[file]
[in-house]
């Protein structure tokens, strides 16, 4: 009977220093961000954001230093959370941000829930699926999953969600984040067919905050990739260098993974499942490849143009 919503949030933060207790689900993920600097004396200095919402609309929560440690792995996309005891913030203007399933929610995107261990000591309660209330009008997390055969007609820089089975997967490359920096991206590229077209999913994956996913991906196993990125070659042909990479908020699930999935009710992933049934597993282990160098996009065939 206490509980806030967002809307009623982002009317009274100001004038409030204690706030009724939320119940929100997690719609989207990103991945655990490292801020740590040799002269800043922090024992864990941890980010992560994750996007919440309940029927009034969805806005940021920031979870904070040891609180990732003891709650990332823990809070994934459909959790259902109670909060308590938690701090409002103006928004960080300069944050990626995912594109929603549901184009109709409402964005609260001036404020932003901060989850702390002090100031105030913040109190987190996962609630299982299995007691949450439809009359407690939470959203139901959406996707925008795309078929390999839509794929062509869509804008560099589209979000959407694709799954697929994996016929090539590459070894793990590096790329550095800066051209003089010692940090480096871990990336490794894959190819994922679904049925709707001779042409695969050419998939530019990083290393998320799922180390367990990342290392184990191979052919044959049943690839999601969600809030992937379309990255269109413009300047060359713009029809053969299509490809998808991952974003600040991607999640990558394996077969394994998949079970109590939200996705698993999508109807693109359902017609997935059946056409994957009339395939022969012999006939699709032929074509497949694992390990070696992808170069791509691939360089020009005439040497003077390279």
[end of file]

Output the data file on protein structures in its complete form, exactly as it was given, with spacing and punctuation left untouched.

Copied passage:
[in-house]
């Protein structure tokens, strides 16, 4: 009977220093961000954001230093959370941000829930699926999953969600984040067919905050990739260098993974499942490849143009 919503949030933060207790689900993920600097004396200095919402609309929560440690792995996309005891913030203007399933929610995107261990000591309660209330009008997390055969007609820089089975997967490359920096991206590229077209999913994956996913991906196993990125070659042909990479908020699930999935009710992933049934597993282990160098996009065939 206490509980806030967002809307009623982002009317009274100001004038409030204690706030009724939320119940929100997690719609989207990103991945655990490292801020740590040799002269800043922090024992864990941890980010992560994750996007919440309940029927009034969805806005940021920031979870904070040891609180990732003891709650990332823990809070994934459909959790259902109670909060308590938690701090409002103006928004960080300069944050990626995912594109929603549901184009109709409402964005609260001036404020932003901060989850702390002090100031105030913040109190987190996962609630299982299995007691949450439809009359407690939470959203139901959406996707925008795309078929390999839509794929062509869509804008560099589209979000959407694709799954697929994996016929090539590459070894793990590096790329550095800066051209003089010692940090480096871990990336490794894959190819994922679904049925709707001779042409695969050419998939530019990083290393998320799922180390367990990342290392184990191979052919044959049943690839999601969600809030992937379309990255269109413009300047060359713009029809053969299509490809998808991952974003600040991607999640990558394996077969394994998949079970109590939200996705698993999508109807693109359902017609997935059946056409994957009339395939022969012999006939699709032929074509497949694992390990070696992808170069791509691939360089020009005439040497003077390279």